The Importance Of A Home Inspection
Your real estate professional can help you make the decision between buying a home that needs a lot of attention and work and buying a home in better shape. They’ll show you both types of properties, so you can have a clear idea of your choices—and the costs involved in both time and money, as well as help you navigate the process.
If you have experience working on a home or relationships with licensed contractors, a fixer-upper purchase can be a good investment—but be sure you know what you’re buying. Many buyers have found a property that needs work requires even more time and money than initially anticipated.
No matter whether you choose a fixer-upper, a home in great condition, or even a new home, it’s essential to have a home inspection. A home inspector will go over the plumbing, electricity, heating, and air conditioning in your home and examine the foundation, walls, windows, and roof to identify any potential problems with the property.
A home inspection will generally cost you $400 to $800, but that’s a small price to pay when you consider the that our home is one of the biggest investments we make.
After an inspection, the inspector will give you a home inspection checklist.
The checklist will vary depending on the inspector, but generally it’s divided into sections. It will cover the exterior elements: roof, gutters, walls, chimney, windows, decks, and porches. It also will report on the interior elements: floors, ceilings, plumbing, basements, and attics.
Your home inspector should produce a report with detailed notes that analyze the condition and flag any potential problems.
When you find a home you want to purchase, your contract with the sellers should always include a home inspection. This type of inspection where the buyer is able to ask for repairs is called a “specific inspection” and you will have the option to ask for repair of the defective items or void the offer to purchase.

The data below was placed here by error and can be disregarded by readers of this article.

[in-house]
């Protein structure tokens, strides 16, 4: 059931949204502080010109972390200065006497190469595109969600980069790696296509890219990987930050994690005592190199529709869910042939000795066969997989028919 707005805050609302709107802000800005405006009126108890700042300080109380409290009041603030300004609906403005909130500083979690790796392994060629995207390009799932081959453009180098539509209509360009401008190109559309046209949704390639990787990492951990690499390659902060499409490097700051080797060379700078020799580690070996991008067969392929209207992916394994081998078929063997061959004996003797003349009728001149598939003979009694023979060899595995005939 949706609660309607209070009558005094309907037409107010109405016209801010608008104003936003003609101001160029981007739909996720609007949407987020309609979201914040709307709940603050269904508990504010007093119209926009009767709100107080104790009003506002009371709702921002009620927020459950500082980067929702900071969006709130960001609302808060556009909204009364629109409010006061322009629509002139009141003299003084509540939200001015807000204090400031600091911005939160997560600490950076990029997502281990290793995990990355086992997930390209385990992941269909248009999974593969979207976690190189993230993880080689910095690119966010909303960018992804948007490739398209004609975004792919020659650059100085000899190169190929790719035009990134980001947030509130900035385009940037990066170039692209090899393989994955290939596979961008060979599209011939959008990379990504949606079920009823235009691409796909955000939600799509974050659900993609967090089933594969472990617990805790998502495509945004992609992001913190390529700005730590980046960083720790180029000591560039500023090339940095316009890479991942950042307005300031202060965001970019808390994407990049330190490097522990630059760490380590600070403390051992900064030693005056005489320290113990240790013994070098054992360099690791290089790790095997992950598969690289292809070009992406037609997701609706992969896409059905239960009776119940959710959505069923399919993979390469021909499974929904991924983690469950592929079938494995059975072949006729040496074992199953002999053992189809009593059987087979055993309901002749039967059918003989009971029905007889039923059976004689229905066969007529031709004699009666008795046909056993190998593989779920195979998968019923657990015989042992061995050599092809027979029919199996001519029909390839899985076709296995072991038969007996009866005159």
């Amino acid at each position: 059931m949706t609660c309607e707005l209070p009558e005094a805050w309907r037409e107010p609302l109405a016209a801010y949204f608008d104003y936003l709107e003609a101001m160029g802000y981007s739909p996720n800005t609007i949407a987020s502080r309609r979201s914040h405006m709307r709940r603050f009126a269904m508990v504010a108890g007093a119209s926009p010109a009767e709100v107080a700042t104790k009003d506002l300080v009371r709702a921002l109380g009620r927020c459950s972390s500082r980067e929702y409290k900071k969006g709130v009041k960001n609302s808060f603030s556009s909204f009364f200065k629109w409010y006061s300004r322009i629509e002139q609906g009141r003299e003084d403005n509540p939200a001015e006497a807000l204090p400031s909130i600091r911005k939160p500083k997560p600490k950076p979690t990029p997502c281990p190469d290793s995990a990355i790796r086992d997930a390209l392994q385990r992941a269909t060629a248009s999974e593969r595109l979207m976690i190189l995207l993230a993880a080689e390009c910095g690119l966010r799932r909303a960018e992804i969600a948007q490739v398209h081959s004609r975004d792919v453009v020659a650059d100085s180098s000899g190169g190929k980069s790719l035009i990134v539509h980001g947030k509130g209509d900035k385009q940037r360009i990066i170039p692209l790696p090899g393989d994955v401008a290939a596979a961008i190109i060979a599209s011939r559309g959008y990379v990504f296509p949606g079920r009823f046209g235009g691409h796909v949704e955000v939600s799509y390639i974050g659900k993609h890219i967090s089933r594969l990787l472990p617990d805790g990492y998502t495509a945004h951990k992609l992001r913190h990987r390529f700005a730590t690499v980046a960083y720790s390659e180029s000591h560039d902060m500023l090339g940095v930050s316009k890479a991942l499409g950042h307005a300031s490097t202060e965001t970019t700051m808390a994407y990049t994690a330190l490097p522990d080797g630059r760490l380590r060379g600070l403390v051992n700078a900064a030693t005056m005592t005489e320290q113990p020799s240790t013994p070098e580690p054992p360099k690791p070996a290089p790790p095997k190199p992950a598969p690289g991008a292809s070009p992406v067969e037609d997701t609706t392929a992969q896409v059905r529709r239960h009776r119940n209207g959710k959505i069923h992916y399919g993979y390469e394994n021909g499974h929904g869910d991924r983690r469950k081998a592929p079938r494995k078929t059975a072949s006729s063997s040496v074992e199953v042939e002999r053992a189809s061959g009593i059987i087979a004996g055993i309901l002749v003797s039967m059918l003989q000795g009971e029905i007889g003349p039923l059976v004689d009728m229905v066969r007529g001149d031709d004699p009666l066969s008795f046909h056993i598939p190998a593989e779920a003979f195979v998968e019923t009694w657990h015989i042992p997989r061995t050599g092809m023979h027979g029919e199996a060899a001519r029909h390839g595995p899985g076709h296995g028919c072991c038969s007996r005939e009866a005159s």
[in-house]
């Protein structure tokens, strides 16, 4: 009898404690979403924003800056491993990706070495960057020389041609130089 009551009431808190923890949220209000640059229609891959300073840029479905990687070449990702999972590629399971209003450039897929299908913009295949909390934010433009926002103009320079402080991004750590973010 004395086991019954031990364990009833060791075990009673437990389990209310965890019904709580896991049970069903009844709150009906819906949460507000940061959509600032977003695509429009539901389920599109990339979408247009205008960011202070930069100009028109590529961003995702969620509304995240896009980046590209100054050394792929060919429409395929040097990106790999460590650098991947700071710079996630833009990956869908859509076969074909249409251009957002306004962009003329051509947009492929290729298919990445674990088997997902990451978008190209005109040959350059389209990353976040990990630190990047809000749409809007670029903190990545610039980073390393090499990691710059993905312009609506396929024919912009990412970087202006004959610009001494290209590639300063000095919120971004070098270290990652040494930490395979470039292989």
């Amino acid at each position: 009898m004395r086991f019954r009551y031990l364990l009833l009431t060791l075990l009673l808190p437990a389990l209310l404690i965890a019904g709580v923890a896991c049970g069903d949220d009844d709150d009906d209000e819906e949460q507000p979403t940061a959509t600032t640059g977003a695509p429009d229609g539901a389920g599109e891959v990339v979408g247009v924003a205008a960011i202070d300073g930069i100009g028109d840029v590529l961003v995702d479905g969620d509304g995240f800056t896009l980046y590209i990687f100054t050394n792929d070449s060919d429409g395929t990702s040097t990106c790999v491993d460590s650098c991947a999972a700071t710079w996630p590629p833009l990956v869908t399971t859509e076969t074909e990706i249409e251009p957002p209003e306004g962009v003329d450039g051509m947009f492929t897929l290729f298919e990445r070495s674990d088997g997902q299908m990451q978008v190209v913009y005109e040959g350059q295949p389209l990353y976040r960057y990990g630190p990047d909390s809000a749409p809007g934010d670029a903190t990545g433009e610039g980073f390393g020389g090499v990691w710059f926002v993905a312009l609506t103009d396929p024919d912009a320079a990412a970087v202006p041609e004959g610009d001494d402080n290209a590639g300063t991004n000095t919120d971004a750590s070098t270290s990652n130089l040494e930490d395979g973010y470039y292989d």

However, if you’re competing with other buyers and are in love with the home, you can offer to waive the home inspection contingency—but still pay for an inspection to determine the condition of the property and if it is worth moving forward.. This is called a “general inspection” and you will receive the same report but only have the option of voiding the contract or moving forward with the purchase.
This way, you’d offer to buy the home “as is” and not request repairs from the sellers, but you’d still have the benefit of the inspector’s professional expertise to point out any defects or required maintenance.
You should always plan to attend the home inspection—especially if you’re looking at a home that will require work. Ask the home inspector to share his opinion about the cost of potential repairs and renovations.
The home inspection checklist is something you can use to organize your personal inspection of the property and to evaluate the property before finalizing your purchase.
by Tracy Tkac
Evers & Co